Resistance is... new style: Samsung says it's now shipping resistive eMRAM for IoT chips
Wham bam, thank you, MRAM
Samsung this week claimed it is mass-producing and commercially shipping embedded magnetic RAM (eMRAM) to replace EEPROM, SRAM, and NAND memories in embedded electronics.
NAND flash memory is increasingly unable to meet today's embedded controllers' speed and density needs. There is no Optane-class technology for this particular industry, and so Samsung has been developing non-volatile random-access eMRAM to scratch an itch in this space.
The Samsung eMRAM is built with a 28nm silicon-on-insulator (FD-SOI) process technology called 28FDS. It is a resistive memory: if a binary bit cell has high resistance, it contains a 1, and low resistance stores a zero.
The resistance is defined by setting the magnetic north-south orientation of two ferromagnetic electrical films that are separated by a very thin barrier, an arrangement that forms a magnetic tunnel junction. Seeing as the orientation affects the junction's resistance, it therefore affects how much current can flow across the junction, which is sensed as the cell's binary value of 1 or 0. A Samsung Foundry video sketches this out:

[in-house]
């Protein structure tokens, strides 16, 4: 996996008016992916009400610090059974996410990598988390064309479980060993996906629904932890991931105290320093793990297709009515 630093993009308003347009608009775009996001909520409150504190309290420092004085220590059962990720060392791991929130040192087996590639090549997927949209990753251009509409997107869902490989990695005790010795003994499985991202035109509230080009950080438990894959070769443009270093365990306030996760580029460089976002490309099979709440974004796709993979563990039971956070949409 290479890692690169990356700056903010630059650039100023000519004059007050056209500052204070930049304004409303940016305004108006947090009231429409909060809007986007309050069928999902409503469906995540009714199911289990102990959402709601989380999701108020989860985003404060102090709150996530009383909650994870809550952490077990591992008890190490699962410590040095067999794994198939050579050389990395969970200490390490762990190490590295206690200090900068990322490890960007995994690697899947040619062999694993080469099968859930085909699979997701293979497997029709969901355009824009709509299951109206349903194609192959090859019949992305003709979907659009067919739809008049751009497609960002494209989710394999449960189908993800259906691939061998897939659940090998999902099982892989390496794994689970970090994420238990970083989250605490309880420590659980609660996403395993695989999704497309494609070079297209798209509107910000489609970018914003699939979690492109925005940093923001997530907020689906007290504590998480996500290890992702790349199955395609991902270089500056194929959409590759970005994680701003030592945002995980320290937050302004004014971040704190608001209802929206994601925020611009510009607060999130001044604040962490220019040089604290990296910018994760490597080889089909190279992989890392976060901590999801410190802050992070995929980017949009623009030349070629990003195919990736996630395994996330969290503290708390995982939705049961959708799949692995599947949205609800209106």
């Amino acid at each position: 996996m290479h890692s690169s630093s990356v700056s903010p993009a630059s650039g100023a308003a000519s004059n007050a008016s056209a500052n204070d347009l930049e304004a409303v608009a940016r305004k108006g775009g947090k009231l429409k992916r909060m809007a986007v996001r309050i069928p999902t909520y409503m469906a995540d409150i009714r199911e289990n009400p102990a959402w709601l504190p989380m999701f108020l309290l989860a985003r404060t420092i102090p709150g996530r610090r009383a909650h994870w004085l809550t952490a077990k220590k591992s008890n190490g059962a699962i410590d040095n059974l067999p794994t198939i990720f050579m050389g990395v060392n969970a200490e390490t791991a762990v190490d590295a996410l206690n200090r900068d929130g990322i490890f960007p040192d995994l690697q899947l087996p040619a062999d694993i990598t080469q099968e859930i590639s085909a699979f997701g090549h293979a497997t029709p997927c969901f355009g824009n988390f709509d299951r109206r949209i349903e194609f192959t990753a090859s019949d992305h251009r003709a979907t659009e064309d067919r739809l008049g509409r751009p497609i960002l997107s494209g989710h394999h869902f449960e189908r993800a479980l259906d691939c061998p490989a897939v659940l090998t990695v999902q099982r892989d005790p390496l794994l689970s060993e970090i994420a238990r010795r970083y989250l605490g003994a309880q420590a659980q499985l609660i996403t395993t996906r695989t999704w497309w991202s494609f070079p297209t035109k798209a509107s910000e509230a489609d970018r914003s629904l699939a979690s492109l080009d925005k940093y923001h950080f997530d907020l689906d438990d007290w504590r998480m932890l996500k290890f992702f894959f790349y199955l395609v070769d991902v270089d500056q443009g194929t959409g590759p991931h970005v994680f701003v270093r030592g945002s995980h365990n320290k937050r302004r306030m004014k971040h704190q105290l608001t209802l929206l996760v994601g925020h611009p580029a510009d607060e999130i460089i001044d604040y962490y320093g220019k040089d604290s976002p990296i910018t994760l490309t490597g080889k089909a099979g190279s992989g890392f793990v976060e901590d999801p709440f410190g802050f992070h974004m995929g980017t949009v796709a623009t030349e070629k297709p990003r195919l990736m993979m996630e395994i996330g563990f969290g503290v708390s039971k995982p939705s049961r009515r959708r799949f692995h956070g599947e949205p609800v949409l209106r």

The eMRAM supposedly uses only four-hundredths of the write power needed by eFlash, has 1,000x faster write speed, and provides better endurance. The tech is in its early stages, as Samsung doesn't expect to tape out a 1Gb eMRAM test chip until later this year.
Arm and eMRAM semiconductor process
Embedded CPU designer Arm is developing the necessary glue to add Samsung's 28FDS eMRAM storage to system-on-chips. We're told eMRAM can be integrated into existing semiconductor processes with as few as three additional masks, while eFlash requires more than than 12 additional masks at 40nm and below.
It means eMRAM can be integrated with future Arm-based CPUs, GPUs, and other processing cores in a system-on-chip. Arm's eMRAM compiler can generate instances to replace on-die flash, EEPROM and SRAM memories, and this, Arm said, is suited to cost and power-sensitive IoT applications.
Samsung said it will move its eMRAM to an 18FDS process (18nm) in the future.
El Reg thinks that if Samsung's eMRAM is successful, the door is open to Samsung creating MRAM non-volatile DIMMs (NVDIMMs) as an alternative to Intel's Optane NVDIMMs.
Everspin is involved in the MRAM NVDIMM area as well. It started shipping pre-production customer samples of its 28nm 1Gb Spin Torque Transfer Magneto-resistive Random Access Memory (STT-MRAM) in December 2018. We could see Everspin MRAM NVDIMMs appear before the end of this year.
El Reg has been told by Pure Storage that it is looking favourably at the developing MRAM technology area.
Sponsored: Becoming a Pragmatic Security Leader